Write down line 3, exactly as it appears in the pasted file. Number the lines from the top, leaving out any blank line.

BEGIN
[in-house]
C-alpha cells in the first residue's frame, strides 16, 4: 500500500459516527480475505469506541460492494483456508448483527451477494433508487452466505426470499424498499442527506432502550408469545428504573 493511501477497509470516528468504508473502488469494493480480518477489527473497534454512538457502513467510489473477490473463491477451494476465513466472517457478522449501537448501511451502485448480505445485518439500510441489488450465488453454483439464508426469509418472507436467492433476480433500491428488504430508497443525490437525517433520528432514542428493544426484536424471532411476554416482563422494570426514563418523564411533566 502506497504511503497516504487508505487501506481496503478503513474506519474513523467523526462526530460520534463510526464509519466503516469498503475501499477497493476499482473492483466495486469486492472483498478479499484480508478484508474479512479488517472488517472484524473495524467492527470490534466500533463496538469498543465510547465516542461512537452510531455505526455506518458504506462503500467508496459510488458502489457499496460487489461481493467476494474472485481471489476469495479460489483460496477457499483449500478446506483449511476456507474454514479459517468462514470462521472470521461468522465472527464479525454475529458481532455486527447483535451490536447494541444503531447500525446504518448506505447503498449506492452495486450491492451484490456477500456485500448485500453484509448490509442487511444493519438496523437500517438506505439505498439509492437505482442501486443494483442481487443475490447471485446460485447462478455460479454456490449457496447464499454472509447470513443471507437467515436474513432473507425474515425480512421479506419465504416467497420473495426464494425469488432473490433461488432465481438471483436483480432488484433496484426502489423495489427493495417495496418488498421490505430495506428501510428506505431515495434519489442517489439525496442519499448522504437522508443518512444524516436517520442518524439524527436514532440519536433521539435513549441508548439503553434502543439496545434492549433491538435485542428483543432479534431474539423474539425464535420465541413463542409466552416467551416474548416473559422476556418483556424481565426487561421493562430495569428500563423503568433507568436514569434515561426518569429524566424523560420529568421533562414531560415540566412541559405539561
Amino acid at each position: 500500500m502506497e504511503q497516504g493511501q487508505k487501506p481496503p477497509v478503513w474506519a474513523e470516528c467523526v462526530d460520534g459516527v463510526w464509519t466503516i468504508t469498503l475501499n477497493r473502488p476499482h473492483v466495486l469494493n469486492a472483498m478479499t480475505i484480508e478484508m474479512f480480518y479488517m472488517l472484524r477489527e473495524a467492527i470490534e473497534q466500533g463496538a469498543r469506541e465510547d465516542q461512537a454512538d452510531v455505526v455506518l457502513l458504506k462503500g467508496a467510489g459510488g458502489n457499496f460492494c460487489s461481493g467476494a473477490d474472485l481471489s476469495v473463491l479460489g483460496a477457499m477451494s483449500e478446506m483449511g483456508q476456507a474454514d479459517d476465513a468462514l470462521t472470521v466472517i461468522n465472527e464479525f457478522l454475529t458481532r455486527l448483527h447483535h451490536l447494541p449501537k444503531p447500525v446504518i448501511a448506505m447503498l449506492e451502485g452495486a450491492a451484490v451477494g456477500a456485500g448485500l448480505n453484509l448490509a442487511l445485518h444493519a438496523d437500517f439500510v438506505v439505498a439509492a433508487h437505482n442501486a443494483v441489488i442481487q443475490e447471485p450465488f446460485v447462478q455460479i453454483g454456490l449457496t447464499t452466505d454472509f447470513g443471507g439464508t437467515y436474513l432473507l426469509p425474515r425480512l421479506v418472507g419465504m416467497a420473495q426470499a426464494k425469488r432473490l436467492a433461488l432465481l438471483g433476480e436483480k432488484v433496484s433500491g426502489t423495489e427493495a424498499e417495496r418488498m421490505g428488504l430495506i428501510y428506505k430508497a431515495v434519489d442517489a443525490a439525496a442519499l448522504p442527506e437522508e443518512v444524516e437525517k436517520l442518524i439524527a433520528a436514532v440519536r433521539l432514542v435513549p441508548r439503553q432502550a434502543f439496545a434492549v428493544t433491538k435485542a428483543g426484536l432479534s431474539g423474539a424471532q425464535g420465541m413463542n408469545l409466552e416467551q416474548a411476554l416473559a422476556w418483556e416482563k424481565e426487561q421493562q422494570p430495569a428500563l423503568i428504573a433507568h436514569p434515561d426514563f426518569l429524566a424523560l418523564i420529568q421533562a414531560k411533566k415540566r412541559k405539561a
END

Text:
Amino acid at each position: 500500500m502506497e504511503q497516504g493511501q487508505k487501506p481496503p477497509v478503513w474506519a474513523e470516528c467523526v462526530d460520534g459516527v463510526w464509519t466503516i468504508t469498503l475501499n477497493r473502488p476499482h473492483v466495486l469494493n469486492a472483498m478479499t480475505i484480508e478484508m474479512f480480518y479488517m472488517l472484524r477489527e473495524a467492527i470490534e473497534q466500533g463496538a469498543r469506541e465510547d465516542q461512537a454512538d452510531v455505526v455506518l457502513l458504506k462503500g467508496a467510489g459510488g458502489n457499496f460492494c460487489s461481493g467476494a473477490d474472485l481471489s476469495v473463491l479460489g483460496a477457499m477451494s483449500e478446506m483449511g483456508q476456507a474454514d479459517d476465513a468462514l470462521t472470521v466472517i461468522n465472527e464479525f457478522l454475529t458481532r455486527l448483527h447483535h451490536l447494541p449501537k444503531p447500525v446504518i448501511a448506505m447503498l449506492e451502485g452495486a450491492a451484490v451477494g456477500a456485500g448485500l448480505n453484509l448490509a442487511l445485518h444493519a438496523d437500517f439500510v438506505v439505498a439509492a433508487h437505482n442501486a443494483v441489488i442481487q443475490e447471485p450465488f446460485v447462478q455460479i453454483g454456490l449457496t447464499t452466505d454472509f447470513g443471507g439464508t437467515y436474513l432473507l426469509p425474515r425480512l421479506v418472507g419465504m416467497a420473495q426470499a426464494k425469488r432473490l436467492a433461488l432465481l438471483g433476480e436483480k432488484v433496484s433500491g426502489t423495489e427493495a424498499e417495496r418488498m421490505g428488504l430495506i428501510y428506505k430508497a431515495v434519489d442517489a443525490a439525496a442519499l448522504p442527506e437522508e443518512v444524516e437525517k436517520l442518524i439524527a433520528a436514532v440519536r433521539l432514542v435513549p441508548r439503553q432502550a434502543f439496545a434492549v428493544t433491538k435485542a428483543g426484536l432479534s431474539g423474539a424471532q425464535g420465541m413463542n408469545l409466552e416467551q416474548a411476554l416473559a422476556w418483556e416482563k424481565e426487561q421493562q422494570p430495569a428500563l423503568i428504573a433507568h436514569p434515561d426514563f426518569l429524566a424523560l418523564i420529568q421533562a414531560k411533566k415540566r412541559k405539561a